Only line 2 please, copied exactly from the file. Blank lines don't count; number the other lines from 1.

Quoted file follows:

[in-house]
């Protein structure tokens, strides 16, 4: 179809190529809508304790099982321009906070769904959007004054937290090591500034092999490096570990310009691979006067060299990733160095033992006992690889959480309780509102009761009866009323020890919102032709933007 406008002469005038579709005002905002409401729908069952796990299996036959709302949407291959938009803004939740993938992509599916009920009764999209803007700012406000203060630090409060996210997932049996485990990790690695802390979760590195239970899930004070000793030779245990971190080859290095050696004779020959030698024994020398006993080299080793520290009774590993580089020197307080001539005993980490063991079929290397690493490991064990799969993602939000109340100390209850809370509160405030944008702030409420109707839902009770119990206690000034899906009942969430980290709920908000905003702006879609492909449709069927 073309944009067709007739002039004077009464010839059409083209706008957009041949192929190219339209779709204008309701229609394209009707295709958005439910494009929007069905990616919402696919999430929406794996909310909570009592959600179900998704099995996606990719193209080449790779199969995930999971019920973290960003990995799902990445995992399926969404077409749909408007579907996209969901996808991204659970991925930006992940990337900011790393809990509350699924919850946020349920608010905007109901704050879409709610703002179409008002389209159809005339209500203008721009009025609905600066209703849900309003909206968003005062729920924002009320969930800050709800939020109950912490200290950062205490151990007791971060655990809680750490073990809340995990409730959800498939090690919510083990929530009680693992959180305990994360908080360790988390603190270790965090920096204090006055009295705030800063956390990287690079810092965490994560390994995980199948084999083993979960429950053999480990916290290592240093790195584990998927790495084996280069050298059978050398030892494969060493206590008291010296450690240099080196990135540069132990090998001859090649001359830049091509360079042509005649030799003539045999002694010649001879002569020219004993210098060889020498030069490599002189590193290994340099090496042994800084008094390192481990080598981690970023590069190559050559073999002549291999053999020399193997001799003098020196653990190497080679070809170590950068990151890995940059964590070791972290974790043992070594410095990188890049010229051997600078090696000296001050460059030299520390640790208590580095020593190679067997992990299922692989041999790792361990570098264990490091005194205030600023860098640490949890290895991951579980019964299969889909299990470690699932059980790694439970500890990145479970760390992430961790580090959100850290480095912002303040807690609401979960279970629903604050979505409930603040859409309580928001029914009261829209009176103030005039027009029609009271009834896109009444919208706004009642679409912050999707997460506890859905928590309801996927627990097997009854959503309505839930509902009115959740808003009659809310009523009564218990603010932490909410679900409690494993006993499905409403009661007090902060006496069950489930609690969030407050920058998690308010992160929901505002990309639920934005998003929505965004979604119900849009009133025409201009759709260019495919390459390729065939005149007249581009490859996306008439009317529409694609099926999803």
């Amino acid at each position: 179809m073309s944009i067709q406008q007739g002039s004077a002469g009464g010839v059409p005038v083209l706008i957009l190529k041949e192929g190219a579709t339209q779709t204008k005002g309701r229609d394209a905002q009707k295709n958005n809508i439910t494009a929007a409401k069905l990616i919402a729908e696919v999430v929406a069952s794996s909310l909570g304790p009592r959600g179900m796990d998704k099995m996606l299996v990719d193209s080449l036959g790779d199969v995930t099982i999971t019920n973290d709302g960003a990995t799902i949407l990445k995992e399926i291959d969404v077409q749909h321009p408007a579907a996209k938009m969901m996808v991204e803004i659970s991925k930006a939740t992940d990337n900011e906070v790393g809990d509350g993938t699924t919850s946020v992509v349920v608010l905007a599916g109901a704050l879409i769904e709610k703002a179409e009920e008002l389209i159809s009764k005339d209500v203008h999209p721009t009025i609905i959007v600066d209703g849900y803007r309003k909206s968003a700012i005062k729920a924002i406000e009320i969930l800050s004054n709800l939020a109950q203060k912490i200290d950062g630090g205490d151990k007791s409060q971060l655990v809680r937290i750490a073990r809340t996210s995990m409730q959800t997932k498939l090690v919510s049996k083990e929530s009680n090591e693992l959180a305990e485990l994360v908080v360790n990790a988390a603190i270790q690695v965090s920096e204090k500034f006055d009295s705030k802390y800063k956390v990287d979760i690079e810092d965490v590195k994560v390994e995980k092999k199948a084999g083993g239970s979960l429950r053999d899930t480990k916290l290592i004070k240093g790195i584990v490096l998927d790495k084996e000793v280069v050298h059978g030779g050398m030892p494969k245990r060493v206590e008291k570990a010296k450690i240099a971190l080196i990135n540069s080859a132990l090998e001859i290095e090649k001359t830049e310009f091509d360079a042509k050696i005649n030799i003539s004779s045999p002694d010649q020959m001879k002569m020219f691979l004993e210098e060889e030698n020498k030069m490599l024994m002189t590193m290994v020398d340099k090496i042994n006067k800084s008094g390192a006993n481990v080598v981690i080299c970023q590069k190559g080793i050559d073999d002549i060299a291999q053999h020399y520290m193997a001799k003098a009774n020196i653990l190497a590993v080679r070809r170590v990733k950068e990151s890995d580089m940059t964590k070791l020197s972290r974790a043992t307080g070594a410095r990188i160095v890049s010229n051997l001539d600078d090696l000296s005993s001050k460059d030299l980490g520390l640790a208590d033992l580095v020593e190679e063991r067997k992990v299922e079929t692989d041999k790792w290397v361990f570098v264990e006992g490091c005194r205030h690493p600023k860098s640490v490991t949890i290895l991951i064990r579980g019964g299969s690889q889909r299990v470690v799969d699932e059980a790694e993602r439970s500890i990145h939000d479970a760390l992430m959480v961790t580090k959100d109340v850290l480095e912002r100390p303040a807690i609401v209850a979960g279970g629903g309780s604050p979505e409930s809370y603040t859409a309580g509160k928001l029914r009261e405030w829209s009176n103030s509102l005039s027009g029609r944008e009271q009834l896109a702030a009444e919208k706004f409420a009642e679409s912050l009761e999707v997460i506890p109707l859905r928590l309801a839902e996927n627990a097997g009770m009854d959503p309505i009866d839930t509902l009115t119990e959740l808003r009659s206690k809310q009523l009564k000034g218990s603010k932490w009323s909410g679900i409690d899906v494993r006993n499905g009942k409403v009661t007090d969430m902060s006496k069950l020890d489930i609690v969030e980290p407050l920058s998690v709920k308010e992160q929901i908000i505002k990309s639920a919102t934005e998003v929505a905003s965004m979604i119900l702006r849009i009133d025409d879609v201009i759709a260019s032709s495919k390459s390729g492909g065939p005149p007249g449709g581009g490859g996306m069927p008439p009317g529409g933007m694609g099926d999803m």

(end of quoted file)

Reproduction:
């Protein structure tokens, strides 16, 4: 179809190529809508304790099982321009906070769904959007004054937290090591500034092999490096570990310009691979006067060299990733160095033992006992690889959480309780509102009761009866009323020890919102032709933007 406008002469005038579709005002905002409401729908069952796990299996036959709302949407291959938009803004939740993938992509599916009920009764999209803007700012406000203060630090409060996210997932049996485990990790690695802390979760590195239970899930004070000793030779245990971190080859290095050696004779020959030698024994020398006993080299080793520290009774590993580089020197307080001539005993980490063991079929290397690493490991064990799969993602939000109340100390209850809370509160405030944008702030409420109707839902009770119990206690000034899906009942969430980290709920908000905003702006879609492909449709069927 073309944009067709007739002039004077009464010839059409083209706008957009041949192929190219339209779709204008309701229609394209009707295709958005439910494009929007069905990616919402696919999430929406794996909310909570009592959600179900998704099995996606990719193209080449790779199969995930999971019920973290960003990995799902990445995992399926969404077409749909408007579907996209969901996808991204659970991925930006992940990337900011790393809990509350699924919850946020349920608010905007109901704050879409709610703002179409008002389209159809005339209500203008721009009025609905600066209703849900309003909206968003005062729920924002009320969930800050709800939020109950912490200290950062205490151990007791971060655990809680750490073990809340995990409730959800498939090690919510083990929530009680693992959180305990994360908080360790988390603190270790965090920096204090006055009295705030800063956390990287690079810092965490994560390994995980199948084999083993979960429950053999480990916290290592240093790195584990998927790495084996280069050298059978050398030892494969060493206590008291010296450690240099080196990135540069132990090998001859090649001359830049091509360079042509005649030799003539045999002694010649001879002569020219004993210098060889020498030069490599002189590193290994340099090496042994800084008094390192481990080598981690970023590069190559050559073999002549291999053999020399193997001799003098020196653990190497080679070809170590950068990151890995940059964590070791972290974790043992070594410095990188890049010229051997600078090696000296001050460059030299520390640790208590580095020593190679067997992990299922692989041999790792361990570098264990490091005194205030600023860098640490949890290895991951579980019964299969889909299990470690699932059980790694439970500890990145479970760390992430961790580090959100850290480095912002303040807690609401979960279970629903604050979505409930603040859409309580928001029914009261829209009176103030005039027009029609009271009834896109009444919208706004009642679409912050999707997460506890859905928590309801996927627990097997009854959503309505839930509902009115959740808003009659809310009523009564218990603010932490909410679900409690494993006993499905409403009661007090902060006496069950489930609690969030407050920058998690308010992160929901505002990309639920934005998003929505965004979604119900849009009133025409201009759709260019495919390459390729065939005149007249581009490859996306008439009317529409694609099926999803």